What is sleep apnea?
Obstructive Sleep Apnea is the most common form of Sleep Disordered Breathing (SDB). It is frequently caused by a narrowing or collapse of throat tissue during sleep, causing blood-oxygen levels to plummet. The body responds by sending out a flood of hormonal emergency signals which over time can take a toll on the sympathetic nervous system.
You may wonder why a cardiology practice would be concerned about sleep apnea. In recent years, it has become increasingly clear that sleep apnea increases the risk for high blood pressure, congestive heart failure, irregular heartbeat and stroke. In addition, the effects of sleep deprivation can cause a significantly increased risk of work-related injuries and serious car accidents.
Research shows that:
- 80% of uncontrolled high blood pressure patients suffer from Sleep Disordered Breathing (SDB).
- 50% of congestive heart failure patients suffer from SDB.
- 45% of high blood pressure patients suffer from SDB.
- 30% of coronary artery disease patients suffer from SDB.
The good news is that once identified, SDB can be easily treated. A number of treatment options are available that can improve quality of life.
Who is affected by sleep apnea?
According to the National Sleep Foundation, sleep problems and disorders affect 70 million Americans - 40 million of which the condition is chronic. Obstructive Sleep Apnea affects up to 1 in 5 adults - 85% of which are undiagnosed.
Should my sleep be evaluated?
Common symptoms include:
- Have been told you stop breathing during sleep
- Frequently waking during the night
- High blood pressure
- You suddenly wake up unable to breathe
- Feeling fatigued during the day
- Falling asleep at inappropriate times
- Excessive sweating at night
- Poor quality of sleep, do not feel refreshed upon awakening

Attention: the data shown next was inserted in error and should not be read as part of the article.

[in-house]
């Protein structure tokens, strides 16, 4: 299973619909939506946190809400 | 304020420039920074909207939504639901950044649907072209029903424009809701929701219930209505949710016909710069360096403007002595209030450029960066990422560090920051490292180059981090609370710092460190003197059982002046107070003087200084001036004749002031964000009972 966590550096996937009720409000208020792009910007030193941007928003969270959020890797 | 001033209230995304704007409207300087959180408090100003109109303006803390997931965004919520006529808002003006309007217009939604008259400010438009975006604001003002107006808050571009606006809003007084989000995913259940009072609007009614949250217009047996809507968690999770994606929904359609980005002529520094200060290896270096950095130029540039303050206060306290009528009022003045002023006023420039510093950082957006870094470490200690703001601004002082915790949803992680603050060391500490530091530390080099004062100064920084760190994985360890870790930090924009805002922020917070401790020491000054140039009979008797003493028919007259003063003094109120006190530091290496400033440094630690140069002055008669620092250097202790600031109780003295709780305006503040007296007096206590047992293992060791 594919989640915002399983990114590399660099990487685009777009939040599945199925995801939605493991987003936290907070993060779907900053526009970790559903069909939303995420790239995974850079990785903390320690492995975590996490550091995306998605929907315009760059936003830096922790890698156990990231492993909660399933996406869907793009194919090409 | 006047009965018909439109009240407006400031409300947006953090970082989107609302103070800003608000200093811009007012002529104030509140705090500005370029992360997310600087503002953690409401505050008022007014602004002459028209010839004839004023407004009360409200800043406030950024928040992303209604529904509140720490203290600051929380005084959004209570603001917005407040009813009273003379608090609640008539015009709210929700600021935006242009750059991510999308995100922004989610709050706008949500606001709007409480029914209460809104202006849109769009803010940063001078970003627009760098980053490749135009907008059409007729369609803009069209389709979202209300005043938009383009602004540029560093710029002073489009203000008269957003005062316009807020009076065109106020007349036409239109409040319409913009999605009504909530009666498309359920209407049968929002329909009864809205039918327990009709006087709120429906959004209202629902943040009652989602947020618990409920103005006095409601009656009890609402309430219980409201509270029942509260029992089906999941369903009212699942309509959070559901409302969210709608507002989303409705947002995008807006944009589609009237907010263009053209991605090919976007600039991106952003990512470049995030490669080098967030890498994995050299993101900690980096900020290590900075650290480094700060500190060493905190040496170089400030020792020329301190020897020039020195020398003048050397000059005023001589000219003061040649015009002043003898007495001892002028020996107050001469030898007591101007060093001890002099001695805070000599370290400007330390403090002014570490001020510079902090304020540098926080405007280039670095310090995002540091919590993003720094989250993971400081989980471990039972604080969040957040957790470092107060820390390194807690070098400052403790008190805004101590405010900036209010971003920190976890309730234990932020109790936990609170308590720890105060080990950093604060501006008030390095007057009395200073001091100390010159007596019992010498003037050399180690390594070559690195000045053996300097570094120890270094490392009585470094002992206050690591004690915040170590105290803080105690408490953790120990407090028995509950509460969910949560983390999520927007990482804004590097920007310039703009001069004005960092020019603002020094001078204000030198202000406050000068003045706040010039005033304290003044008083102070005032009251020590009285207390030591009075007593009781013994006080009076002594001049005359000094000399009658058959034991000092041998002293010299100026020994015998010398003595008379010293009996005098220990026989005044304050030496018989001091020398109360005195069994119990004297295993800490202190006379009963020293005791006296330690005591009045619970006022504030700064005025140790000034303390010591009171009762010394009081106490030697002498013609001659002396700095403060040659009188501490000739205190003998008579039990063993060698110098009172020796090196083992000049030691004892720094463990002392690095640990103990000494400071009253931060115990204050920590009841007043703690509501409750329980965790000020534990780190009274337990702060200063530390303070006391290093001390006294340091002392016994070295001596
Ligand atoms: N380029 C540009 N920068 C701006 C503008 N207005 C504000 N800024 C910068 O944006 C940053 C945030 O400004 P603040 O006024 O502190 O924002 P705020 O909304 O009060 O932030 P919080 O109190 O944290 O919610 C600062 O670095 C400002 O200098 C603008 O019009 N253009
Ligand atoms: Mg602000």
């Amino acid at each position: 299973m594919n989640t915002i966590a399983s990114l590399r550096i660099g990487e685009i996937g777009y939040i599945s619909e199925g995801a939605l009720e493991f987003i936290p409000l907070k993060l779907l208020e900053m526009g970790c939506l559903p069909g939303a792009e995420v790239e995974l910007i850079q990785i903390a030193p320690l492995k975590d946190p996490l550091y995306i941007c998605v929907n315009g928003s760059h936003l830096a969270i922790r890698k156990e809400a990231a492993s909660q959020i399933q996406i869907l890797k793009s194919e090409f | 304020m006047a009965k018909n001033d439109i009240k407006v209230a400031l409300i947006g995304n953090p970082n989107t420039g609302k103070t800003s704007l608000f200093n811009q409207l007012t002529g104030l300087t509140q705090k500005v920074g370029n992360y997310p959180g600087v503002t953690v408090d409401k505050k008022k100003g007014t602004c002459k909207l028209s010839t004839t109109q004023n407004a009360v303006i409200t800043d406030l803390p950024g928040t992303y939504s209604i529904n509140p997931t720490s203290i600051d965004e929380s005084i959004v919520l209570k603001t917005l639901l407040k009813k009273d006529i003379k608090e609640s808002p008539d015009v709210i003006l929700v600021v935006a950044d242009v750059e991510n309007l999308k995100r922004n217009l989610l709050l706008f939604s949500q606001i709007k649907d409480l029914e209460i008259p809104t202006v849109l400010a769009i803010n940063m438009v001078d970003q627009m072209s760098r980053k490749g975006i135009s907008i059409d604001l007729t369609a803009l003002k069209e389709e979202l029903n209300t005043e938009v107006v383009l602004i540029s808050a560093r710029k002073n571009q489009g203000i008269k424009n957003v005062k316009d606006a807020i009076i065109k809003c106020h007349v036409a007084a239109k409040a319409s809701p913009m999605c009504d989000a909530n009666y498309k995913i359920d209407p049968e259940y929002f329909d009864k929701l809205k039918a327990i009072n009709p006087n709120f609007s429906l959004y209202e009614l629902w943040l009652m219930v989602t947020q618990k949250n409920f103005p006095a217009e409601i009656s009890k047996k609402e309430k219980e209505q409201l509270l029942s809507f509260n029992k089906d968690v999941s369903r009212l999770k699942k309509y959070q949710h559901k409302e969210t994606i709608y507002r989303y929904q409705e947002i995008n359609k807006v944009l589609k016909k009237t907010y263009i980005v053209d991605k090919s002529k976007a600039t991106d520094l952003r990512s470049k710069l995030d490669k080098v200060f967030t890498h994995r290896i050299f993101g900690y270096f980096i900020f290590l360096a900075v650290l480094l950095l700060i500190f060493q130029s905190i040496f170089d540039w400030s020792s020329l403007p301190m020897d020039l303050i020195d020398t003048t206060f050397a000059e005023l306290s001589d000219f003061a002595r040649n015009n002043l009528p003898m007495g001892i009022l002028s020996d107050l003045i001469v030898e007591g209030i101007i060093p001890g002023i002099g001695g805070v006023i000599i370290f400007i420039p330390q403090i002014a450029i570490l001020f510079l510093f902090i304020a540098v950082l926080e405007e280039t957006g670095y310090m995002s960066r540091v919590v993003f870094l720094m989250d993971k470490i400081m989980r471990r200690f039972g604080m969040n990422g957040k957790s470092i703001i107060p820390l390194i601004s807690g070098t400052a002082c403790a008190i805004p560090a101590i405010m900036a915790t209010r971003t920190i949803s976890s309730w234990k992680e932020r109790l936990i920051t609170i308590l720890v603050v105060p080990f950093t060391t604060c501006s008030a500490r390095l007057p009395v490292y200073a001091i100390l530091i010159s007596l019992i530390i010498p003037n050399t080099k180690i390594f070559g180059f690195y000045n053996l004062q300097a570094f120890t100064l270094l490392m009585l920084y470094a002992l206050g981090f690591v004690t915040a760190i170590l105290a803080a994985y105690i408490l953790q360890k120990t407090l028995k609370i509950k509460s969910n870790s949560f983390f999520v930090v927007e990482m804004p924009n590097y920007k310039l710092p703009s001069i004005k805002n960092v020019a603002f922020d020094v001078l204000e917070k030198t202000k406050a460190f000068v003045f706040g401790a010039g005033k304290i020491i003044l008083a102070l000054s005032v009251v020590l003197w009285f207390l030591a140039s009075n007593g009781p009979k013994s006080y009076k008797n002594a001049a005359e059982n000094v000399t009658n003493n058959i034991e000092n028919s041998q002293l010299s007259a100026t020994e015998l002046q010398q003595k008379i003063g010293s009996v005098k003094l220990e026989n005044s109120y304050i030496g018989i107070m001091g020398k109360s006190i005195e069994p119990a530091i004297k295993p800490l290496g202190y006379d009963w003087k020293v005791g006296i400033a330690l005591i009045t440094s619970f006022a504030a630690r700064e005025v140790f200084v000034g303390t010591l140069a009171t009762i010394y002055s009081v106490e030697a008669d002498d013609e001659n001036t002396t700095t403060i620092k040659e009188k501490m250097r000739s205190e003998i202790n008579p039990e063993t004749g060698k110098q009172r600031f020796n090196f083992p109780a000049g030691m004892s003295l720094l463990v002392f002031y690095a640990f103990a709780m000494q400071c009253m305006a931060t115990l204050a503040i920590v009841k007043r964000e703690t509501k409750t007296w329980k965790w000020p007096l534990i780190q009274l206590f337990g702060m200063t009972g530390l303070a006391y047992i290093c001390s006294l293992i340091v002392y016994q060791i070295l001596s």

If three or more of the symptoms apply, you may have a sleep disorder. Please discuss the possibility of a sleep study with your physician.
How is sleep apnea diagnosed?
Sleep apnea is diagnosed by having the patient spend the night in a sleep center where a sleep study is performed. Most sleep centers are designed to feel like a comfortable hotel room. Before going to sleep for the night, a technician places electrodes and sensors on the scalp and body to measure brain waves, eye and body movement, heart rate and rhythm, and snoring. Blood oxygen levels are also monitored as well as air flow at the mouth and nose. The technician is outside of the room during the night as the patient sleeps.
How is sleep apnea treated?
If a sleep disorder is diagnosed, the patient may be treated using a CPAP machine (continuous positive airway pressure). A number of different CPAP designs are available. The device is typically worn over the mouth and nose, and is designed to keep the upper airway open. These devices are 95 to98% effective in treating moderate to severe sleep apnea. Many patients enjoy a good night’s sleep for the first time in years. Studies show that treatment improves blood pressure, improves glucose control in diabetics and reduces the risk of heart disease and stroke.